Movies · News

‘Fate of the Furious’ Director to Play With a ‘M.A.S.K.’ Movie

F. Gary Gray will tackle more vehicular stunts. 
By  · Published on April 19th, 2018

F. Gary Gray will tackle more vehicular stunts.

After delivering the first African-American-helmed movie to gross over a billion dollars, F. Gary Gray could do anything. Following his global success on The Fate of the Furious, he could have turned another rapper into a movie icon, a la Ice Cube in his feature debut, Friday. He could have given us a whole movie of Dwayne Johnson as a singing cowboy, if he wanted. But Gray is sticking to franchises. Next up, he’s got the Men in Black spin-off reuniting Thor: Ragnarok duo Chris Hemsworth and Tessa Thompson. Then, according to The Hollywood Reporter, he’s directing the M.A.S.K. movie.

Maybe he’s just really into doing car stunts. After all, Gray helmed the Italian Job remake that helped reintroduce and popularize the MINI Coopers into the world. And last year he delivered the eighth installment of the Fast and the Furious series. With M.A.S.K., the director will get to work with vehicles that transform into other kinds of vehicles, usually that are armed or otherwise more battle-friendly than the street versions. One M.A.S.K. toy was a car that turns into a submarine. That’s basically two birds with one stone as far as part of The Fate of the Furious was concerned.

Speaking of the original Kenner toys, M.A.S.K. was fun because anything in the ’80s that transformed was fun. Yes, even a robot that transformed into the Chrysler Building would have been a hit — for me anyway. Looking back, though, I don’t understand the appeal of a helicopter that turns into a jet, either as a plaything for real-world kids or as an item of transportation for the villains, known as V.E.N.O.M. (Vicious Evil Network of Mayhem). The car that turns into a plane, sure. A motorcycle that becomes a helicopter, yes. But a thing that flies becoming another thing that flies? Easy but dumb.

Somehow Gray will have to make a grounded movie out of the story of M.A.S.K., aka Mobile Armored Strike Kommand. At least as grounded as the Transformers movies have been, since Paramount is connecting M.A.S.K. to Michael Bay’s toy-based franchise through a new expanded universe. The most recent Transformers was so manic and ridiculous that a movie where gull-wing doors are used as literal wings won’t be too far off. M.A.S.K. also has a little robot friend that sort of turns into a motorcycle (but looks just like a robot with a kid riding its back), which isn’t too different from Sqweeks in Transformers: The Last Knight.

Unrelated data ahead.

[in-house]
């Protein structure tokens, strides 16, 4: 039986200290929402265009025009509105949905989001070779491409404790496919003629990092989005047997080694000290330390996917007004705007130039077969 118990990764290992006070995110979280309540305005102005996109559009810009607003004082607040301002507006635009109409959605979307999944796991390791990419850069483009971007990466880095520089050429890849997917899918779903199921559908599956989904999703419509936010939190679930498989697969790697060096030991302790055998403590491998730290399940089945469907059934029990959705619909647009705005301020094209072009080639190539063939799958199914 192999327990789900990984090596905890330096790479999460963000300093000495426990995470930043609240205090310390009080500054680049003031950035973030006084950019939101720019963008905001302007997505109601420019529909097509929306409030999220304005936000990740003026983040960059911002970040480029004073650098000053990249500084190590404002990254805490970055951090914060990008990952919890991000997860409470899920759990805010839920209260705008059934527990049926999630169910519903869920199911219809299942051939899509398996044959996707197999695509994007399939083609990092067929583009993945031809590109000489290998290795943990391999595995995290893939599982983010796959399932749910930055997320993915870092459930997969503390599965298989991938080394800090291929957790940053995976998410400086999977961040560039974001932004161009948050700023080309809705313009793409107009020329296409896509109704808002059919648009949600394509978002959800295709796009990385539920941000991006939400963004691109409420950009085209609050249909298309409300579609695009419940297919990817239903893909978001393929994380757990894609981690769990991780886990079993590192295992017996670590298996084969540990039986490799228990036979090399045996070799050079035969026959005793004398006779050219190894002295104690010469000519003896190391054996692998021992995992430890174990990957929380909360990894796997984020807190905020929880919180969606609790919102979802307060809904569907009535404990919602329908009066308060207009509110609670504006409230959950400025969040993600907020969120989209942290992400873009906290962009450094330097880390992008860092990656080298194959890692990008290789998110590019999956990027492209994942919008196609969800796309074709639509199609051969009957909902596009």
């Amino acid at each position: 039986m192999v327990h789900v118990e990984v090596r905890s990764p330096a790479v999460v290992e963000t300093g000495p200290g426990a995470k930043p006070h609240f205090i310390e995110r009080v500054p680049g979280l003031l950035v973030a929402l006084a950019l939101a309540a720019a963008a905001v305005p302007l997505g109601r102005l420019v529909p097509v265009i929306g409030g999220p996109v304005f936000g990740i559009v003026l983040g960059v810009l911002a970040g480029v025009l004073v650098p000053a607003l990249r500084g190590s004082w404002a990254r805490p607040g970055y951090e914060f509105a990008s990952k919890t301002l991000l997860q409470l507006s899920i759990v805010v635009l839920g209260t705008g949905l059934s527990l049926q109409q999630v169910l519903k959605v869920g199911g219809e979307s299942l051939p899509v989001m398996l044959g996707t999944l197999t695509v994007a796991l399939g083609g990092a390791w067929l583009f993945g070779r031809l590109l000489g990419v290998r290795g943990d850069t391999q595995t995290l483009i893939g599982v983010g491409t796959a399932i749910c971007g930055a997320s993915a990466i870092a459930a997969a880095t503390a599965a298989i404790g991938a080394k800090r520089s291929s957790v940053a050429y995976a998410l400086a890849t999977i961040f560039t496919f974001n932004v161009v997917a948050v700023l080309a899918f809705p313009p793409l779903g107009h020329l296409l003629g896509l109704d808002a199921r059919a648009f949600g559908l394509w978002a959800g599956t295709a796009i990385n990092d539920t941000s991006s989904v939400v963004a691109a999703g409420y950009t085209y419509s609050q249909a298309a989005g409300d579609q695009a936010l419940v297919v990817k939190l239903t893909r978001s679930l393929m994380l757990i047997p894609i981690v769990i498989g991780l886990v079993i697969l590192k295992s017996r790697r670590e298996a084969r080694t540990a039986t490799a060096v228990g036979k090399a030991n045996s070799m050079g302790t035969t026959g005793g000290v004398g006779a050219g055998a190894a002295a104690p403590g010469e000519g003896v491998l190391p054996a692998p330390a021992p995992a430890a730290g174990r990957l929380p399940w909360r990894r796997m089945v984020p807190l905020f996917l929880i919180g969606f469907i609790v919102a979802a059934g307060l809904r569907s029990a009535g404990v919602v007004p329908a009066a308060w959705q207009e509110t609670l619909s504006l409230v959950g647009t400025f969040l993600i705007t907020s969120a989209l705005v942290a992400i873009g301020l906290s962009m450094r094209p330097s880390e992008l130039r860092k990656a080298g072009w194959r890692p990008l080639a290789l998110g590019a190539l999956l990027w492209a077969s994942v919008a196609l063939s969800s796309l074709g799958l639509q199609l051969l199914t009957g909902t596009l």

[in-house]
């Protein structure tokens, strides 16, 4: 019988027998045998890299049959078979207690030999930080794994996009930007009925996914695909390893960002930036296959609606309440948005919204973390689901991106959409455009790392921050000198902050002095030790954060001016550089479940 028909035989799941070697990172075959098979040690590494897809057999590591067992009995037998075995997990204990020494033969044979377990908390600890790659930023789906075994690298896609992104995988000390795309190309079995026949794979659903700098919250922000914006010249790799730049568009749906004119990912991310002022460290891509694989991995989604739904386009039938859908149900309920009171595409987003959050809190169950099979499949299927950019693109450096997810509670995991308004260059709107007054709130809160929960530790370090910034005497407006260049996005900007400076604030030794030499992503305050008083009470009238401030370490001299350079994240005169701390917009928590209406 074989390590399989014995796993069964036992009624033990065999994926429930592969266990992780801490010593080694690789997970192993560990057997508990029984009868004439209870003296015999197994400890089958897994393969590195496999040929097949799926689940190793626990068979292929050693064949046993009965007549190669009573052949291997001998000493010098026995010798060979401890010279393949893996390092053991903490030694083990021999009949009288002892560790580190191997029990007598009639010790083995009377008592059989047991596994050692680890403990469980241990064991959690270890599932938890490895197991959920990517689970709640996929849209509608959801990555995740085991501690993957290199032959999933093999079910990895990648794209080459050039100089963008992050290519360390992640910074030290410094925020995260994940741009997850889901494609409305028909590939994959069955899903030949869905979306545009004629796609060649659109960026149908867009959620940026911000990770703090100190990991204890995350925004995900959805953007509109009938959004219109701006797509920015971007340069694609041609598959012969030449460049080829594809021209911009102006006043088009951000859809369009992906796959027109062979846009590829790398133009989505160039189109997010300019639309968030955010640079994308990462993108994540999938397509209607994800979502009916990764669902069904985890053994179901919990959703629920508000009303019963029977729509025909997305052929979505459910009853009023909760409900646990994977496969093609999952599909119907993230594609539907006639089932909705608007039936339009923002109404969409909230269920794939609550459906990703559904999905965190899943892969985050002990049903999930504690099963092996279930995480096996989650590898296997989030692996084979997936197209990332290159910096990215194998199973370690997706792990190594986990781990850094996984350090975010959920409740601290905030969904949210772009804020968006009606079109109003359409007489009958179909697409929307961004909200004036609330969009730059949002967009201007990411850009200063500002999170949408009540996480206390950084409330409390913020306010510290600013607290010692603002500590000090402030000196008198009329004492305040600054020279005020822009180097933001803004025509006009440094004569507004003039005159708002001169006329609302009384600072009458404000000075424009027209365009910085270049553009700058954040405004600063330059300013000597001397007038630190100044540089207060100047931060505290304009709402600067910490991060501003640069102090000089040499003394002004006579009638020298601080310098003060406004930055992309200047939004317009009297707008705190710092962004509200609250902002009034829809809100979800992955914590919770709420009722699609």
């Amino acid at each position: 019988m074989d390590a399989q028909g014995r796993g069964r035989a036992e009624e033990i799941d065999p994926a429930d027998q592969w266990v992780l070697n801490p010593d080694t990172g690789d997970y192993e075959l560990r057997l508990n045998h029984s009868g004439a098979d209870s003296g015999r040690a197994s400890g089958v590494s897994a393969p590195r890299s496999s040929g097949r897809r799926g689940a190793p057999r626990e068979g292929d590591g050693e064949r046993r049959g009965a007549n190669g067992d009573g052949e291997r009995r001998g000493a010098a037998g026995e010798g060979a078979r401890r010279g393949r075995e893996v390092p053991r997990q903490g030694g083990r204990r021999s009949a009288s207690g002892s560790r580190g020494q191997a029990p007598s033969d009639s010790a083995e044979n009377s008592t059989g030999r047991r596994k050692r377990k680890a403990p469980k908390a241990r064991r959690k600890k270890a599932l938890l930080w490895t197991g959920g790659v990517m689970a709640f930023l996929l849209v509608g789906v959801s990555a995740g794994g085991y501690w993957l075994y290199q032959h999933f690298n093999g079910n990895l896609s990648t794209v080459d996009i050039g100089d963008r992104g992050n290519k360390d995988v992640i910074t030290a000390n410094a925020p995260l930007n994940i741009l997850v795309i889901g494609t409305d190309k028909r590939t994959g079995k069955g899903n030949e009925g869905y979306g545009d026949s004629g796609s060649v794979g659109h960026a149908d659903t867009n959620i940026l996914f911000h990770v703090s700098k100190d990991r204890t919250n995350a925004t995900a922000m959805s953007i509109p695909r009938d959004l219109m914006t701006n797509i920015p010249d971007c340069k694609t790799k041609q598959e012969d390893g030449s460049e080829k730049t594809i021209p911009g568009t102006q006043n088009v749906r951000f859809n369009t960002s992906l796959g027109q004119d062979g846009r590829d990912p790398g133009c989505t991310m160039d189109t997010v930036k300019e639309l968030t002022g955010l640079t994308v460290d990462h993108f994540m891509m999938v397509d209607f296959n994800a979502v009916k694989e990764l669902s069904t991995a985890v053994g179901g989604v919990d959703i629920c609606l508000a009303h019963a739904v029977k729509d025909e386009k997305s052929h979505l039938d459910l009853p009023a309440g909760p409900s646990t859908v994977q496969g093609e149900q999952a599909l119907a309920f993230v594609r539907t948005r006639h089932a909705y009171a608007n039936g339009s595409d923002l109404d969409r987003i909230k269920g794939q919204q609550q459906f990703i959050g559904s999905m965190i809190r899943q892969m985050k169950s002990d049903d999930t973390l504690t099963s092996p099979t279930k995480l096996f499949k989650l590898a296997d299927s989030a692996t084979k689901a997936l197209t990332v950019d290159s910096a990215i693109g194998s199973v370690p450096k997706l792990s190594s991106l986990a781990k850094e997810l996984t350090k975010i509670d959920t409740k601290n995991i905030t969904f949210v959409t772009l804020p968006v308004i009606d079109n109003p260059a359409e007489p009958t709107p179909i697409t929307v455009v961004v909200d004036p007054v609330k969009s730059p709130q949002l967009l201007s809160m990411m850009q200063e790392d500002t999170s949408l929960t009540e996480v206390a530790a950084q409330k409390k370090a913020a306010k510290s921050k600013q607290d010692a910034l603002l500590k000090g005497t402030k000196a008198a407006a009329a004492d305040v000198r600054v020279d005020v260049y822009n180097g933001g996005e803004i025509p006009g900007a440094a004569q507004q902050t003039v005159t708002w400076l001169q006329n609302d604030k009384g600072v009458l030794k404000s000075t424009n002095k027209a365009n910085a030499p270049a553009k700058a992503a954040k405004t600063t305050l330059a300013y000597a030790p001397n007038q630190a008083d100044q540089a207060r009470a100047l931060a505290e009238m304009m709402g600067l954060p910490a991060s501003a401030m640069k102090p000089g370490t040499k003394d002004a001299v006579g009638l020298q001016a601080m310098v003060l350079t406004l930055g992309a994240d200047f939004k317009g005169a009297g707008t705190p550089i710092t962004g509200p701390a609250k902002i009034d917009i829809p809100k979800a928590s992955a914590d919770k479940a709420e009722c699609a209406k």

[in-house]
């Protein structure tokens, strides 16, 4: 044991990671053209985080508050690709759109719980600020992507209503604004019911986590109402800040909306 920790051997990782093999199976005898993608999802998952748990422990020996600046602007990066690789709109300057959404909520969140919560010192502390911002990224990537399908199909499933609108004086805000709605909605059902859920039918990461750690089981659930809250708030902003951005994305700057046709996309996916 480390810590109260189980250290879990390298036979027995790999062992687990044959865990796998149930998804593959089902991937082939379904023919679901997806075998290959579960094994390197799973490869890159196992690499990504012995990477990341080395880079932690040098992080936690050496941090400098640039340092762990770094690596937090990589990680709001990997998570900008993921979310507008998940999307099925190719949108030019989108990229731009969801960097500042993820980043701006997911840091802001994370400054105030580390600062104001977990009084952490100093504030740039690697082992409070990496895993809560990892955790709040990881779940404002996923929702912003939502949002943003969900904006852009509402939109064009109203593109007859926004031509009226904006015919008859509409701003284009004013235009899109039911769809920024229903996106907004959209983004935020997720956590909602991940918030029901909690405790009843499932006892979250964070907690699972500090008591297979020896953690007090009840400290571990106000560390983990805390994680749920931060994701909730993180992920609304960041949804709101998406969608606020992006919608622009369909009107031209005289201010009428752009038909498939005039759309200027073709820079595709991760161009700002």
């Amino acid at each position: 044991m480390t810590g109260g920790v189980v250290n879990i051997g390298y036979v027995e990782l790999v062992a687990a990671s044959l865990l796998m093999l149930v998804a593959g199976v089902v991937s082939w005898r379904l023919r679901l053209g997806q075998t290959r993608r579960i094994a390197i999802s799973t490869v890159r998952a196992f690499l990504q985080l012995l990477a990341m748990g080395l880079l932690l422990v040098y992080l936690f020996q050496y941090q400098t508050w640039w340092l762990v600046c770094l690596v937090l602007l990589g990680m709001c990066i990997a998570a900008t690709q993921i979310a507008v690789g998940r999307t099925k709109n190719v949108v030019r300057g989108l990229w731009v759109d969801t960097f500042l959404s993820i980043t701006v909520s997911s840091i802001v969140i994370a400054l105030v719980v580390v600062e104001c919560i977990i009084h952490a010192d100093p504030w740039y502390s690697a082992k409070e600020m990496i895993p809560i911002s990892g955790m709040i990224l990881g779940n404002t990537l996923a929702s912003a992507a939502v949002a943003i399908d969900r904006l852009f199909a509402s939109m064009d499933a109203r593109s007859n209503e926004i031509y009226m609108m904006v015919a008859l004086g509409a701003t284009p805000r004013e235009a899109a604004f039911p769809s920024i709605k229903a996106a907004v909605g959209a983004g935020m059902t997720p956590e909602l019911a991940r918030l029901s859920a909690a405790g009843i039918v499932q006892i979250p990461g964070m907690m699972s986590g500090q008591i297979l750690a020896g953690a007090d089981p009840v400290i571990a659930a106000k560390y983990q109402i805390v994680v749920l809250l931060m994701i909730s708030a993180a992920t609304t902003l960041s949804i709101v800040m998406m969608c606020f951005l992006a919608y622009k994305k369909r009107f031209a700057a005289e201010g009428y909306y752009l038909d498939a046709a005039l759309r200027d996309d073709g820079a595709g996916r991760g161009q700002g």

It’s too bad they can’t also add the Fast and the Furious series to this mega-franchise, because M.A.S.K. has some interesting similarities to those movies. The gang — sorry, family — at the center of the Fast and the Furious basically started out as the thieving organization V.E.N.O.M. and evolved into the task force organization M.A.S.K., only without cars that transform into battle vehicles or specially powered masks for good and bad guys. M.A.S.K., however, went from being more about superheroes to more about racing, while the Fast and the Furious has gone the opposite direction.

Considering there’s no writer attached to M.A.S.K. yet let alone a script, we’re still a ways away from finally seeing this property actually made into a movie (who else was crushed when it turned out the 1985 film Mask wasn’t related in any way?). A few years ago, a whole team of talented scribes, including Michael Chabon, Nicole Perlman, Michael K. Vaughn, and the duo of John Francis Daley and Jonathan Goldstein spent three weeks together hashing out ideas for the Hasbro movie-verse, and some of the future Transformers films apparently will come out of that. But I guess not M.A.S.K. or ROM, which also recently reignited development.

Allspark Productions, which is running the franchise, needs to get something else up and running soon. The first piece in the evolution from Bay’s Transformers to a shared universe, the prequel spin-off Bumblebee, is due out in December.

Christopher Campbell began writing film criticism and covering film festivals for a zine called Read, back when a zine could actually get you Sundance press credentials. He's now a Senior Editor at FSR and the founding editor of our sister site Nonfics. He also regularly contributes to Fandango and Rotten Tomatoes and is the President of the Critics Choice Association's Documentary Branch.